Florida Weisse: Our Own Style of Beer

Categories: Booze Hound

Kayelee Jacobs via Instagram
Front row, left to right: Miami Madness, Peach and Mojito Florida Weisse; Back row, left to right: Passion Fruit Dragonfruit, Strawberry Rhubarb Florida Weisse
While the upper U.S. West coast has a beer style to call its own (Cascadian Dark Ale), it appears that the craft beer movement in Florida has spawned a new style of beer: the Florida Weisse.

The second annual Berliner Bash on the Bay in Gulfport, Florida, was recently held on April 20 and several Florida brewers took the opportunity to showcase what exactly the Florida Weisse is all about.

See also:
- Miami Homebrewers to Compete in First -Ever Berliner Bash On the Bay in Tampa Tomorrow
- Wakefield Begins Collaboration With Cigar City

A regional sour wheat beer that originated in Northern Germany, the Berliner Weisse is not superpotent --ranging anywhere from two to five percent alcohol-by-volume. Like the Berliner Weisse, the Florida Weisse is low-alcohol too. A low-ABV beer may not sound attractive compared to 13 percent-plus imperial stouts, but remember that alcohol is only a small part of its character.

Whereas a heavy emphasis is placed on hops in West coast-style ales, the Florida Weisse is different. Based on the traditional German Berliner Weisse beer, the Florida Weisse is brewed with lots of fruit--particularly tropical fruit--rather than just simply having fruited syrup added to the glass when the beer is poured. The sweetness of the syrup is supposed to balance the acidity of the beer.

"That's the traditional way of doing it," said Johnathan Wakefield, Miami home-brewer and owner/founder of J. Wakefield Brewing Company. "But we're not doing anything traditional."

The new style was said to have been invented by Doug Dozark, the head brewer at Peg's Cantina in Gulfport. According to Wakefield, it all started with the Ich Bin Ein Rainbow Jelly Donut Berliner Weisse made with lime zest and raspberries. The pinkish beer with a fizzy white head was rarely brewed by Dozark, but it was very popular.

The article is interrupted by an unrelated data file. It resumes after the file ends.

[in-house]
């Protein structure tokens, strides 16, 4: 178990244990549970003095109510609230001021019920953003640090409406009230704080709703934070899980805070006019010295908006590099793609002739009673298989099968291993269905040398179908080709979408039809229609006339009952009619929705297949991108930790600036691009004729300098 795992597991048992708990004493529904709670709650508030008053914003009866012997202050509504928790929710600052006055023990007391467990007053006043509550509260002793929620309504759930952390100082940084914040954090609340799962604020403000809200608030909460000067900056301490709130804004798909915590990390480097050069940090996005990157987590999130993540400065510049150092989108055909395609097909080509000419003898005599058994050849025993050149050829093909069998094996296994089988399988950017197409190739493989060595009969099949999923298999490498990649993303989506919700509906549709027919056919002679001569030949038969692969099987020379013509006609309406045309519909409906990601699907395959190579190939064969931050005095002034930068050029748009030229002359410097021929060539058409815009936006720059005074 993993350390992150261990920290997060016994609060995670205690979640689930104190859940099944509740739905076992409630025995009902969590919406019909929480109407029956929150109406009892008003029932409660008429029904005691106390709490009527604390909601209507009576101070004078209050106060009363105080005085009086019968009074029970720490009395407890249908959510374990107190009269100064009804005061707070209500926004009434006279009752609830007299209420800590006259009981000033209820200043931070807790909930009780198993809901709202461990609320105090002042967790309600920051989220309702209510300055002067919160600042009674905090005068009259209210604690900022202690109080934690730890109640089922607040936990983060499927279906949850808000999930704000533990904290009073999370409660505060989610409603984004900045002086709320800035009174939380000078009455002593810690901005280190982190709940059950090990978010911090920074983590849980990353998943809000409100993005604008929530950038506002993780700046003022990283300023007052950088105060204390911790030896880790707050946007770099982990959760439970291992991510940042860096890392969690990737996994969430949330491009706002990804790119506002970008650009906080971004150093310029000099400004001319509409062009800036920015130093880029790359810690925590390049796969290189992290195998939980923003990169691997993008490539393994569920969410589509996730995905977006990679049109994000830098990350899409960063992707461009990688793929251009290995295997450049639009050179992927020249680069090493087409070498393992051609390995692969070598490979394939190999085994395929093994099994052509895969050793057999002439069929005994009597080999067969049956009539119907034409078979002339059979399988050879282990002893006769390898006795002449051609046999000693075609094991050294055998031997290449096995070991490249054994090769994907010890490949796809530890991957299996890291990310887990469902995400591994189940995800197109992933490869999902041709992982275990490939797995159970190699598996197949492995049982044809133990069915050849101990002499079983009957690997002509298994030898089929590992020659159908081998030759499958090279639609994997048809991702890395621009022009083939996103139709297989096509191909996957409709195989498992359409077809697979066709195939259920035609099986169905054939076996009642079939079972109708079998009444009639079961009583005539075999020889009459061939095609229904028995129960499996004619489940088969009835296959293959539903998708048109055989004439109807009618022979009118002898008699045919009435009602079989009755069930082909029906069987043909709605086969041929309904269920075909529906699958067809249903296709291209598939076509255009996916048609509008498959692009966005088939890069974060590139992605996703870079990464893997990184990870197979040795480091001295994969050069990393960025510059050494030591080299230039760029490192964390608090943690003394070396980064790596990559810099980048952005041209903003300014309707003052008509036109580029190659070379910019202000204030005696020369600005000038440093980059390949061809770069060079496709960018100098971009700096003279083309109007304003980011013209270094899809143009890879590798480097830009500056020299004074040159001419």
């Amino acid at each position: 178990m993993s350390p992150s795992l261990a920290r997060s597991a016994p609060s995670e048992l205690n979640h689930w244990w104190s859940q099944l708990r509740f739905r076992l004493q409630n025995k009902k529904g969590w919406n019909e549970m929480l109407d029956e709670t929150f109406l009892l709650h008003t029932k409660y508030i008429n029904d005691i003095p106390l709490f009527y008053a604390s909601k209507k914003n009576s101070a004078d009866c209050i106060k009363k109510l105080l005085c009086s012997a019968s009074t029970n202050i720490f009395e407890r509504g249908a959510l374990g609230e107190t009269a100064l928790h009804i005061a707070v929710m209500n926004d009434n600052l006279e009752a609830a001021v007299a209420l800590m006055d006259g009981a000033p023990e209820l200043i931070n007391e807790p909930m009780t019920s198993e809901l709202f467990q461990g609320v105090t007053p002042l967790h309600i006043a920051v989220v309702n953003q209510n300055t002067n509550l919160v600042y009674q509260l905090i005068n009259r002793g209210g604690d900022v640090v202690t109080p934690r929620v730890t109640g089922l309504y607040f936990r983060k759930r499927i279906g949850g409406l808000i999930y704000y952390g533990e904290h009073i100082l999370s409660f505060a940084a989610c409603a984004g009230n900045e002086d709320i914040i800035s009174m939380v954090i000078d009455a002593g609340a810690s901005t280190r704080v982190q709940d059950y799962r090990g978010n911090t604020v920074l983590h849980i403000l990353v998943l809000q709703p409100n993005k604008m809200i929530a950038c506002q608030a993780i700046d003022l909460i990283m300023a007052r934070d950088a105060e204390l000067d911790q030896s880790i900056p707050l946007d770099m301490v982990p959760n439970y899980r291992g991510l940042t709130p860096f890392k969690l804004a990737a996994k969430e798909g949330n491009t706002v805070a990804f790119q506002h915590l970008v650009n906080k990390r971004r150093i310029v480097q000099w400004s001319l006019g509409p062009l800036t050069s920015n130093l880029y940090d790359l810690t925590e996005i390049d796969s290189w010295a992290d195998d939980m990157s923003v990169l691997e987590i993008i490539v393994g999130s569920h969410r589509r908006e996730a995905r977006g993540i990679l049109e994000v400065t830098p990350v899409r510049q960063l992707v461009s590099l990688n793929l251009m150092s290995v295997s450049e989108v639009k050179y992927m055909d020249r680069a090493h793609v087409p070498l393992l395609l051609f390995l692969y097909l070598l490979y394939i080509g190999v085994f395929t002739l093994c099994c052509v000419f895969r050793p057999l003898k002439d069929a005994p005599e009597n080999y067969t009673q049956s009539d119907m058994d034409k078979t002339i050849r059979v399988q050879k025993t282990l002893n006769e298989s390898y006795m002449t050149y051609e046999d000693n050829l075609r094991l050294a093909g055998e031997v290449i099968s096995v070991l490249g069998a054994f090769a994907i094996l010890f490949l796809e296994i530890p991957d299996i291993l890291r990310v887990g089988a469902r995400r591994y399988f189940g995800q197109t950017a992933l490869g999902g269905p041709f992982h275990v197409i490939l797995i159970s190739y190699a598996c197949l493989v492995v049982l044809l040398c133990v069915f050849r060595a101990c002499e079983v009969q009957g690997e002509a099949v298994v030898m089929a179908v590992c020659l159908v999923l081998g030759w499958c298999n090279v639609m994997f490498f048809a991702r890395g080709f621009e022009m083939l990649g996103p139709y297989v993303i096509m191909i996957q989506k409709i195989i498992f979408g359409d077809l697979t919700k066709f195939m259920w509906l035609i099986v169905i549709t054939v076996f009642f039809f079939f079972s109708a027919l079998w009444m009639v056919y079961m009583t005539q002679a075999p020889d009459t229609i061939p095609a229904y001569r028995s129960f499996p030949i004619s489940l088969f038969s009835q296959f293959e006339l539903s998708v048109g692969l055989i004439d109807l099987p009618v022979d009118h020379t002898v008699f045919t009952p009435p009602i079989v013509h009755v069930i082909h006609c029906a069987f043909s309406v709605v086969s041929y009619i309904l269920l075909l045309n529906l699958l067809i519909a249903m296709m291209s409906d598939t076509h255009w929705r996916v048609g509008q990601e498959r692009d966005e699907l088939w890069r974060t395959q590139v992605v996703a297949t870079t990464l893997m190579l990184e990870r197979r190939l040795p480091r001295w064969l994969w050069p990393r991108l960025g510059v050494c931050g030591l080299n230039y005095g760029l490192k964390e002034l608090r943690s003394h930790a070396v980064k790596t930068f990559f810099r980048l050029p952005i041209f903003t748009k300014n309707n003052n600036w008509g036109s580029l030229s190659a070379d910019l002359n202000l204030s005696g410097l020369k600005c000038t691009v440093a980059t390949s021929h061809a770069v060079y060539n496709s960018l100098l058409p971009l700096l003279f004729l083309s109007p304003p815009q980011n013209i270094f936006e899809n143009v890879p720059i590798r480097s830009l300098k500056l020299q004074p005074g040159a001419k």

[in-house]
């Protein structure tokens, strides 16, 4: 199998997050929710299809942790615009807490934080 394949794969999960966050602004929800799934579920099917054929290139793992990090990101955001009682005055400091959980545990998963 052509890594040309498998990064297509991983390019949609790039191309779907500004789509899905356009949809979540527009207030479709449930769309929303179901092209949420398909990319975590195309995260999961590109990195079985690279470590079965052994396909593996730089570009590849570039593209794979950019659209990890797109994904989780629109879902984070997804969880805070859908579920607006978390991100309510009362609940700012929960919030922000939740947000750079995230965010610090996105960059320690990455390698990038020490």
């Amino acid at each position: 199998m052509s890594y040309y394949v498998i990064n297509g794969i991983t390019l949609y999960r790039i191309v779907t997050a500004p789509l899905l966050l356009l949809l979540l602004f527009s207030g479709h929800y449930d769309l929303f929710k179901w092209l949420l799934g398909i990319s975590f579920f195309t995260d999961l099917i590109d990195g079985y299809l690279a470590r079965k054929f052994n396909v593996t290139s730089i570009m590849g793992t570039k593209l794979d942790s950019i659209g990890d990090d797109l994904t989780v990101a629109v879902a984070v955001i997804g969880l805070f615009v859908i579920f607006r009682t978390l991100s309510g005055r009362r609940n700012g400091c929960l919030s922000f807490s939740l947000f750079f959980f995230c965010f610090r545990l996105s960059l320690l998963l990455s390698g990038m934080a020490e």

Dozark has since moved away from the idea, but Wakefield took the flag and continued to develop the style. Other Miami brewers, such as Diego Ganoza from Gravity Brewlab and Danny Argudin, also have been developing the new style.

Wakefield, along with a few others in Miami, have been brewing the Florida Weisse and honing its style over the last few years. One of his beers, the highly-tart dragon fruit-passionfruit Berliner Weisse (DFPF), has consistently received some of the highest ratings on beeradvocate.com and ratebeer.com, and was once brewed as part of a pilot series by Cigar City Brewing in Tampa.

Wakefield adds fruit to his recipes during secondary fermentation, but there is no strict method. The base Berliner Weisse is a cheap and relatively easy beer to make. Where it starts to get costly is acquiring the fruit, although prices can be less expensive when purchased through a broker.

He doesn't use just any fruit. A special premium is placed on fruit grown locally. Wakefield is at an advantage, though, because Miami's ideal weather makes it possible to grow exotic tropical fruit found no where else in the United States.

Wakefield adds up to 10 pounds of fruit per five gallon batch of DFPF and up to 15 pounds of fruit for a a five-gallon batch of his strawberry rhubarb Berliner Weisse.

With the fruit added, the beer becomes a light, tart and refreshing beverage that is meant as a thirst-quenching counterpoint to a hot Florida day. The style may closely resemble a lambic, which can also be heavily fruited, however there are differences.

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Alex Beron
Alex Beron

Christian Reggie Morilla Carlos Soto-Vega


Sexy Llama makes great beer...can't wait for them to get up and going!


Actually, "Florida Weisse" is a derogatory term that beer snobs use to make fun of popular wheat beers like Blue Moon and Shock Top.


For your own good, you should retract this whole paragraph:
"Opinions may vary on all of the particulars, but the main differences--aside from geographical distinctions (the style comes from Pajottenland region of Belgium) are the types of bacteria and yeast. Where a lambic introduces Pediococcus bacteria and wild yeast strain Brettanomyces into the brewing process, a Florida Weisse has none of this. Apart from these characteristics, the taste of a Florida Weisse is less sour and considered more complex than a lambic."


@Chris Montelius aha! I see what you did there...


@Chris Montelius or Miami Vicebier

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